June. July. Just Read.

And speaking of Jane Rawson, for the next two months I’ve signed up to read for charity as part of her JustRead fundraiser.

The idea is that I read things and people donate money to the incredibly important and valuable Indigenous Literacy Foundation. It’s a sort of MS Readathon for grown-ups, if you like that kind of “like X but with Y” high-concept stuff.

I’ve written a guest blog post for the JustRead blog, outlining the particular way that I’m going to approach this reading project, at the same time as confessing to a childhood crime, which you can read here.

If you can’t be bothered clicking links, though, the short version is I’m going to close-read (and maybe also analyse) two poems a day for two months, blog about it every week, and ask you to help out by donating to my Everyday Hero page.

Congratulations and thanks to Jane for not only coming up with the idea, but for making it happen, and thanks to you for taking the time to consider this invitation to donate.

More soon.

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Posted in people who are nice enough to publish me, poetry

The Reassurance of Dystopias: Talking to Jane Rawson

Attention Conservation Notice: a couple of ravy paras about how much I like Jane Rawson’s novel leading into an interview that shows her to be smart and funny in which we talk about dystopias, utopias, her new book and the inevitable reality of climate change (1992 words).

WrongTurnI really really love Jane Rawson’s A Wrong Turn at the Office of Unmade Lists. It’s a dark and surreal urban fantasy partly set in a dystopian, tropical future Melbourne, partly set in an imaginary space accessible only through the worn-through creases in reality that are indicated by the worn creases on an old map, and partly inside a fictional version of San Francisco written by Caddie, the story’s protagonist who lives in the aforementioned dystopian future Melbourne.

A lot of authors would be satisfied with simply working out how to hold together such disparate elements without their story exploding, but Unmade Lists does more than just hang together – it tells an entirely convincing emotionally compelling story about the lives of the people who exist and interact in these places. It’s a case study in exactly how the freaky crazy worlds of fantastic writing can properly coexist with the emotional weight of realism without ever seeming like they don’t belong together.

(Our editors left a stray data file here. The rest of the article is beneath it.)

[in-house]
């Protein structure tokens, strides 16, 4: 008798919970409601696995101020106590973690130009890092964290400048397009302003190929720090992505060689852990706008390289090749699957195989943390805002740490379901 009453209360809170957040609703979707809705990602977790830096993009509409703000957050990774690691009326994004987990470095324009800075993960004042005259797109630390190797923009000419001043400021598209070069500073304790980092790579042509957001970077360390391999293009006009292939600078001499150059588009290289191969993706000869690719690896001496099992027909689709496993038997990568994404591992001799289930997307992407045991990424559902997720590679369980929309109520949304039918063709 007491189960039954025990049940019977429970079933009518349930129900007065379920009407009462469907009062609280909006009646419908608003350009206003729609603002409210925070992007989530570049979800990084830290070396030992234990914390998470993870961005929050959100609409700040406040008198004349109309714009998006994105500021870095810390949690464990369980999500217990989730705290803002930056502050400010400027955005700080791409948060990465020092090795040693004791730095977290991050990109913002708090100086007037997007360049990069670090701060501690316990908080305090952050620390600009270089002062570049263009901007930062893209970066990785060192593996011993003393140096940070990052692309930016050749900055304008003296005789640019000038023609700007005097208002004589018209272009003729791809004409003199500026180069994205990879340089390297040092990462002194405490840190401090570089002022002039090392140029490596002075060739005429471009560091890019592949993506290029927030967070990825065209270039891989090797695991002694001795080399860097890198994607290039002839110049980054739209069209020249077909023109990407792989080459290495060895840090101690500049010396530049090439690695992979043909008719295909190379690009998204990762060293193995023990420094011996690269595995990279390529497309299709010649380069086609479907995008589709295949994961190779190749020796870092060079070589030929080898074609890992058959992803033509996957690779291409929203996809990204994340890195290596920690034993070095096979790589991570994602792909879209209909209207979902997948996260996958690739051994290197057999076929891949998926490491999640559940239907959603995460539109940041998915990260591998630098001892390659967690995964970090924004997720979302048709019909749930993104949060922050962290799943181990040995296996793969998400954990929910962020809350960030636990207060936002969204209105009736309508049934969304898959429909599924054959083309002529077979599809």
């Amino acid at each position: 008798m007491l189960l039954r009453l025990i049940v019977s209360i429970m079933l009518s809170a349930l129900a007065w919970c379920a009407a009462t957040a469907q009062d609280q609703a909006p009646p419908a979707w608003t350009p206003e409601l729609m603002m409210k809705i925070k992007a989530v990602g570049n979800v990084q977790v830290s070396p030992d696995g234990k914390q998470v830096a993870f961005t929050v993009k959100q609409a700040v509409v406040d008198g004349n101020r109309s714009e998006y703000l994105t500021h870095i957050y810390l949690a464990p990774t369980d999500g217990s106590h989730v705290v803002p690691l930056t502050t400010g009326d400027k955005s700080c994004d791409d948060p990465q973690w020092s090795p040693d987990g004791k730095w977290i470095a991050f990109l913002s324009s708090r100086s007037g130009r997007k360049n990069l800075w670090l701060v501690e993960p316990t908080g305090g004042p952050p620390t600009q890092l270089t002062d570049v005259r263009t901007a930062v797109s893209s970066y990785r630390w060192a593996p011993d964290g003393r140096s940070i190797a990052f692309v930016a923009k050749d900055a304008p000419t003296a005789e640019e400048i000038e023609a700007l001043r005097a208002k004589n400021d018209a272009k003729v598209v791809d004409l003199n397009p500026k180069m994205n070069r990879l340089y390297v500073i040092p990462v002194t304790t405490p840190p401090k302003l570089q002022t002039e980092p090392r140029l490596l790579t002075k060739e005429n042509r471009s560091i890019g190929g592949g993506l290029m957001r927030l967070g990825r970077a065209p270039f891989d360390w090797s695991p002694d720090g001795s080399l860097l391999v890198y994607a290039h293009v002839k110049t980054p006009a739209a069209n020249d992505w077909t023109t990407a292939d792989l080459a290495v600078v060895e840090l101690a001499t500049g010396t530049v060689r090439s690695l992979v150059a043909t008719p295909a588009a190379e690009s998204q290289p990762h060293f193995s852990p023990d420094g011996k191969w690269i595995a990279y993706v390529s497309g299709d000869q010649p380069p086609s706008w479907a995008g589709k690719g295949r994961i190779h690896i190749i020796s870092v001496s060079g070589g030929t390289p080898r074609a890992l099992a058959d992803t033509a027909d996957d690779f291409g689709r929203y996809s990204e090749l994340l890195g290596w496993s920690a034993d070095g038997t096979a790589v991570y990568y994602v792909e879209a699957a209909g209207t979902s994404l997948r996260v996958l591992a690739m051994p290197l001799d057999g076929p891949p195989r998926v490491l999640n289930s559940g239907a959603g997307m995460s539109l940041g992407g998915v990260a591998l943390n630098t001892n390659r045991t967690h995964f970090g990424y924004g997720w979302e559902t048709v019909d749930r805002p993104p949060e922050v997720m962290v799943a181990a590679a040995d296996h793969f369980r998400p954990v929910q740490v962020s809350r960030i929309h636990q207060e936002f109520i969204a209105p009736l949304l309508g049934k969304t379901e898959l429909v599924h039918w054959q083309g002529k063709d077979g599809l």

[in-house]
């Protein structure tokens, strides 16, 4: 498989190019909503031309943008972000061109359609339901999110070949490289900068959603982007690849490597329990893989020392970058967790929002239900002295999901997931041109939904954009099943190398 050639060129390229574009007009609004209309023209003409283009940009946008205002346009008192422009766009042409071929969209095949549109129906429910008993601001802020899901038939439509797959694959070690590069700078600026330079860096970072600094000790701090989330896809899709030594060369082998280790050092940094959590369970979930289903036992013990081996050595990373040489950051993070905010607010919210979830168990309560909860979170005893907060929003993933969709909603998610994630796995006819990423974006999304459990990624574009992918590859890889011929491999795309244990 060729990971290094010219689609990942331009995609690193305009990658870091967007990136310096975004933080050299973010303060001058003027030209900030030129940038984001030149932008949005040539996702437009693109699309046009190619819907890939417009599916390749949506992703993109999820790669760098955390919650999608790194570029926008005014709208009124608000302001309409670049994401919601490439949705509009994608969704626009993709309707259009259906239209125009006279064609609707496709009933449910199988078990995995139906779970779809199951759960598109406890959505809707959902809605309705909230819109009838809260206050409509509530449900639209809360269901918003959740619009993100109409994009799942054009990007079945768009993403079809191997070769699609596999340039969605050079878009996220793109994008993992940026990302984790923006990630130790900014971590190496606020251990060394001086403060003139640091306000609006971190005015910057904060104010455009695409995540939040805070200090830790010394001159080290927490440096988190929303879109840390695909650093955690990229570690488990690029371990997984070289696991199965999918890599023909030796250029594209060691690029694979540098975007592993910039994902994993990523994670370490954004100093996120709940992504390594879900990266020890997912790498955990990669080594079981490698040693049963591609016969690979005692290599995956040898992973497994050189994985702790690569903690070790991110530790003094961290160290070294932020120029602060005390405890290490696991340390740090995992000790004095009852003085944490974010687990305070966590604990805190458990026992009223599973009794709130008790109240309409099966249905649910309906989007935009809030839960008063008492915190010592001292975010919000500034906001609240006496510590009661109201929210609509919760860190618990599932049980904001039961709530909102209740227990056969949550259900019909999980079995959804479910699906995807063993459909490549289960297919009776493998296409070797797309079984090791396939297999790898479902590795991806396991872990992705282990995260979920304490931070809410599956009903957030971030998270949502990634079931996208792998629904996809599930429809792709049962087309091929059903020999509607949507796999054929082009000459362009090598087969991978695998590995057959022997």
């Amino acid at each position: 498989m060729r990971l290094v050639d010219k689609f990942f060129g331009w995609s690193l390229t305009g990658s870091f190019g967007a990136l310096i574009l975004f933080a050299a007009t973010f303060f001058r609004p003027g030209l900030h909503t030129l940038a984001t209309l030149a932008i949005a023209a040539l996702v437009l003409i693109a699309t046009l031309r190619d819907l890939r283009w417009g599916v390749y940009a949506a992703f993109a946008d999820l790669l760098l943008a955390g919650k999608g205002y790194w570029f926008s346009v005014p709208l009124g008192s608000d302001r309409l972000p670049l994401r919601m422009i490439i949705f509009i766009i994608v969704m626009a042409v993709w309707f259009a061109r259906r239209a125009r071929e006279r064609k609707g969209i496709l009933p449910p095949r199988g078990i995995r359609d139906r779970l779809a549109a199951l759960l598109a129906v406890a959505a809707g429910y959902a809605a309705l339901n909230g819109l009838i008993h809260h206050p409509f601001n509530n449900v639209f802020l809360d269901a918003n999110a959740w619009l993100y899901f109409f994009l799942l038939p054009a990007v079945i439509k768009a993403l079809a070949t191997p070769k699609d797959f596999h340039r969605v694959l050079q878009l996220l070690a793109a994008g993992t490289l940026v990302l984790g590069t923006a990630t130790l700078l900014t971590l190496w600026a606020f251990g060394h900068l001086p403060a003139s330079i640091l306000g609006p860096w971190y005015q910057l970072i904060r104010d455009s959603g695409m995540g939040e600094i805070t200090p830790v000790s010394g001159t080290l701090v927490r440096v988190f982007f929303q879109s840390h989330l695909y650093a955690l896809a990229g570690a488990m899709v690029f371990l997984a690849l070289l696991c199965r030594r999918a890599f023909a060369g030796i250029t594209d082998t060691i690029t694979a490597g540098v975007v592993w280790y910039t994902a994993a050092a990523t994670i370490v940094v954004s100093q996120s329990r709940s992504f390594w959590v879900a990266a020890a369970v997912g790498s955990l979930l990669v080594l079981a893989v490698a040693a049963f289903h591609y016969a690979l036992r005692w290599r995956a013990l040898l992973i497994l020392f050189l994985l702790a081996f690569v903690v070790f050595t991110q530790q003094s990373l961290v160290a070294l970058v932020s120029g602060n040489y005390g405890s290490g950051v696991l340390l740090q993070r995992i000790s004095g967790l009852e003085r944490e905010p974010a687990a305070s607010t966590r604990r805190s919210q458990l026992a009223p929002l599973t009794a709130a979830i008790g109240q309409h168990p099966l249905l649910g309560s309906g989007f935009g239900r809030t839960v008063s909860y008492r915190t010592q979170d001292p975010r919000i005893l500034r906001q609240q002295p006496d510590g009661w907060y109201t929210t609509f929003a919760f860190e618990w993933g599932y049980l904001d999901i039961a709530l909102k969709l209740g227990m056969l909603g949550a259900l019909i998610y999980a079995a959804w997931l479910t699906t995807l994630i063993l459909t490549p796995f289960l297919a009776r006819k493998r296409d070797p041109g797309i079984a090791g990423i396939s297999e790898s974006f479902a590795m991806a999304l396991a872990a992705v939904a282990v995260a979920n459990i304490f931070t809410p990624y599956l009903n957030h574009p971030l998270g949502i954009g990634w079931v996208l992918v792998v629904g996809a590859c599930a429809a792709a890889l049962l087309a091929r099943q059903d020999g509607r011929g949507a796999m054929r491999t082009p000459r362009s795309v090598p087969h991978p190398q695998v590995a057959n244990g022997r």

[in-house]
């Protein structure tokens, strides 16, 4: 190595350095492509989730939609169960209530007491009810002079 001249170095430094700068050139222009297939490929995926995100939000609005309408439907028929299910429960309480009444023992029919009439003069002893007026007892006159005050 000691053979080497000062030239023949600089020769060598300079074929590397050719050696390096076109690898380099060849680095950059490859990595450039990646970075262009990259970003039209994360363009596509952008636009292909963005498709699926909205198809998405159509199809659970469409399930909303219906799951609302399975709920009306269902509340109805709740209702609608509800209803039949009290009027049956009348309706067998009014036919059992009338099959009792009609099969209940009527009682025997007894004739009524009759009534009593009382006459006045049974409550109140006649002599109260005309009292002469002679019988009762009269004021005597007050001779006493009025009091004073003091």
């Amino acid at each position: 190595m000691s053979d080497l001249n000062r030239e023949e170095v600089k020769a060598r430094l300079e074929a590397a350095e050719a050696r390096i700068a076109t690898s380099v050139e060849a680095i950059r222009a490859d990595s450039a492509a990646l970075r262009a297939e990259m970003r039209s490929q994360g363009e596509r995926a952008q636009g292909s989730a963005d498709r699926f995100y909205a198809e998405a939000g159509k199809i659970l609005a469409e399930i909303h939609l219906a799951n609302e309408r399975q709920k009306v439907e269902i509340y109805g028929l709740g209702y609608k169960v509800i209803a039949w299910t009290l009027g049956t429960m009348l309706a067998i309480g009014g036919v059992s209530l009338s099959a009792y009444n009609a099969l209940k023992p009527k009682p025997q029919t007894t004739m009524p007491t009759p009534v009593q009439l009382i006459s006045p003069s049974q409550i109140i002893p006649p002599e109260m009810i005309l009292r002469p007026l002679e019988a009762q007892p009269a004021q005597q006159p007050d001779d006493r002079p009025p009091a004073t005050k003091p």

Seriously, I cried. At least a couple of times. It’s a brilliant book. You gotta read it.

A while back I convinced Jane to let me interview her about Unmade Lists, which at the time had just deservedly won that odd award for most under-rated Australian book of the year. We spoke about Unmade Lists and also about her new book: The Handbook: Surviving and living with climate change, which is exactly what it says on the tin and which will be out in September this year.


Do you see Unmade Lists as a dystopia?

Yes. Definitely. I’ve got my notes from when I was first thinking about it and I’ve got a list of “OK, what would a terrible Melbourne look like?” It would include lots of things like being really hot and dusty, you don’t have enough food today… Cockroaches, which didn’t make it into the final draft, but I pretty much set out to work out a future Melbourne.

And did that tie neatly into your own mental exploration of the refinery explosions?

Yeah, the imaginary explosions in Yarraville in my book are set very close to where I used to live.

“OK, what would a terrible Melbourne look like?”

You’d been thinking about that independently of the dystopian Melbourne scenario, though?

I think about all kinds of crises all the time. It was actually really reassuring. The guy I talked to said, “All of Yarraville would go up if these explode. You’ve got a $100,000 discount on your house because you’re so close to it, but ha ha, sucks to all those other people further away who paid more – they’re going to blow up too.” So that was nice. Read more ›

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Posted in i would like to recommend these people's writing, the writing process

Three Articles for ANZAC Day

Sharon Mascall-Dare: ANZAC Day: Ethics of Remembrance (via the Dart Center for Journalism & Trauma)
“From an ethical perspective, such a prolonged focus on commemoration and remembrance raises numerous issues.”

Jane Rawson: Don’t Mention the War (via Overland)